Extended Hours Flop at Epicurean
Campus eatery fails to profit from plan to draw late-night crowd
Published: Tuesday, September 24, 2013
Updated: Tuesday, September 24, 2013 18:09
Epicurean and Co. introduced 24-hour service before finals in May in an effort to lure students onto campus late at night. But since around-the-clock operations resumed Sept. 3 after a summer hiatus, late-night patronage at Epicurean has languished.
The restaurant’s late-night hours have not been profitable, drawing no more than a few dozen customers after 2 a.m. on a typical night.
Though the decision to remain open is questionable for the restaurant and the average student spends less than $5 per visit, owner Chang Wook Chon said that he will keep Epicurean open to align with the university’s goal of bringing student social life back to campus as outlined in the 2010 Campus Plan agreement.
“If you look at the success side, it isn’t the finances,” he said. “I made a commitment. We are open 24 hours.”
While Chon estimates that the restaurant serves upward of 80 customers during peak hours between 11 p.m. and 2 a.m., this number tails off after 2 a.m.
Although Chon originally said that Epicurean was losing money in a joint interview with Associate Vice President of Auxiliary Services Joelle Wiese, Chon claimed in a second interview that Epicurean was breaking even. However, Wiese maintained that Epicurean is indeed losing money during its nighttime operations. Chon declined to provide the amount that Epicurean was losing and said that his business’s finances were private.
The university does not currently have any plans to recoup Epicurean’s late-night losses, as the establishment is not losing money overall.
“It’s by mutual agreement. Because we all are in the customer service business this is something that we’ve all agreed to,” Wiese said. “When you look at a business model you don’t expect to make money every single hour. We’re trying to understand what service it does provide and what are the hiccups.”
However, Auxiliary Services is willing to re-evaluate the situation with Epicurean eventually.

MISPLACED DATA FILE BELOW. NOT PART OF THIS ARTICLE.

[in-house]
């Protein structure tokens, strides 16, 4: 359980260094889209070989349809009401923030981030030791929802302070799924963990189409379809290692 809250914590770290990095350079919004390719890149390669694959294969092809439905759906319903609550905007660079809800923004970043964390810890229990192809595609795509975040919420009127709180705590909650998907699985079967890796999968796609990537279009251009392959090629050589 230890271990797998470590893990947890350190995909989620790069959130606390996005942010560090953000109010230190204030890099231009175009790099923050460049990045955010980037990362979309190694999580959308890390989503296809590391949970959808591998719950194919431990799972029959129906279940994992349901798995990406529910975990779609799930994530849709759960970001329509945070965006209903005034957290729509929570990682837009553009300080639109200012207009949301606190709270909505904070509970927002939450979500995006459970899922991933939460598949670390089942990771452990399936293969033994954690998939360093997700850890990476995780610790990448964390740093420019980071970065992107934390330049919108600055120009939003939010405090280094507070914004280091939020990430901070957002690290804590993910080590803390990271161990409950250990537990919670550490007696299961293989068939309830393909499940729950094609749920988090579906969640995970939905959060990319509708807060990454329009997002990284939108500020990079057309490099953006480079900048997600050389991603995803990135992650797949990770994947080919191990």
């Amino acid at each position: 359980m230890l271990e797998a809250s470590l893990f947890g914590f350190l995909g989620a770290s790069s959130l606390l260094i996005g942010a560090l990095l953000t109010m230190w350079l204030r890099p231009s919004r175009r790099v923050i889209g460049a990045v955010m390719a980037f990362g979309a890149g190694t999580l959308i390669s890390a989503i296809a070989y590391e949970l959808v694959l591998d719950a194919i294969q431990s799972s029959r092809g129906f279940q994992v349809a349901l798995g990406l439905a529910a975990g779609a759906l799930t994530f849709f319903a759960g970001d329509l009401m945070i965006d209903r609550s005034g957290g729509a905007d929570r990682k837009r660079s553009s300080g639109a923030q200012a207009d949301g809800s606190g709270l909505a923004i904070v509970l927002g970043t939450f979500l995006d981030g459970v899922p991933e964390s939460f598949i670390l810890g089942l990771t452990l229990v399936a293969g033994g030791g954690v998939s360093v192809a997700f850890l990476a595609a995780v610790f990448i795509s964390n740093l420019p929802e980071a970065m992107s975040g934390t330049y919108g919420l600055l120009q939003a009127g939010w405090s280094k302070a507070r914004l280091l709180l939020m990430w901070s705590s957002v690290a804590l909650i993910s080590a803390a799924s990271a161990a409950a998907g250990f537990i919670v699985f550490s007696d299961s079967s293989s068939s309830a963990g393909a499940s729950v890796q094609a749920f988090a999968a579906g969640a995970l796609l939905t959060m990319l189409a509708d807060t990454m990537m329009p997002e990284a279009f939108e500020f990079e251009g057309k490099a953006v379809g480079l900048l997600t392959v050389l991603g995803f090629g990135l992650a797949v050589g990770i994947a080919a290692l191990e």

“I think if they say this isn’t working for us we’ll re-evaluate it,” Wiese said. “It really depends on the particulars and we just need to build up that history and that’s kind of what we’re doing now.”
Auxiliary Services and Epicurean are currently collecting data to decide how often Epicurean should operate in the future. The restaurant will remain open 24 hours through the fall semester, but changes could occur further down the road.
At this point, Wiese and Chon are unsure of whether late-night Epicurean will ever be profitable.
“It could just be where it always loses money in those nighttime hours, but overall it does provide a service, and there’s nothing wrong with that,” Wiese said.
Chon maintained that the late-night hours have been successful in some ways, if not financially.
“I’ve been here a few nights, to see what kind of energy is around,” Chon said. “I think it is a success.”
The late-night eatery has yet to develop the following of nearby favorites including Eat and Joy, Quick Pita or former student favorite Tuscany Cafe, which closed in June.
“It doesn’t have that kind of tradition that a lot of other late night places like Tuscany had,” Branden Oliver (SFS ’15) said.
Cristina Fletcher (SFS ’15) was disappointed to find her food options limited on a recent late-night visit.
“We just wanted a piece of pizza, and they didn’t even have that. We decided to go elsewhere,” Fletcher said. “I’m assuming it isn’t going as well as they hoped.”
The eatery, however, remains popular with freshmen living in adjacent Darnall Hall.
“It’s more about convenience at 3 a.m.,” Darnall resident Joshua Peña (COL ’17).
The eatery also attracts medical students and staff of Georgetown MedStar Hospital, located across the street. Bridget Steuerer, a NICU nurse, noted the extended hours as a welcome change for fickle medical staff schedules.
“With unpredictable schedules, nurses and doctors usually don’t know when they will be able to eat dinner. With later hours, I don’t have to worry about bringing food,” Steuerer said.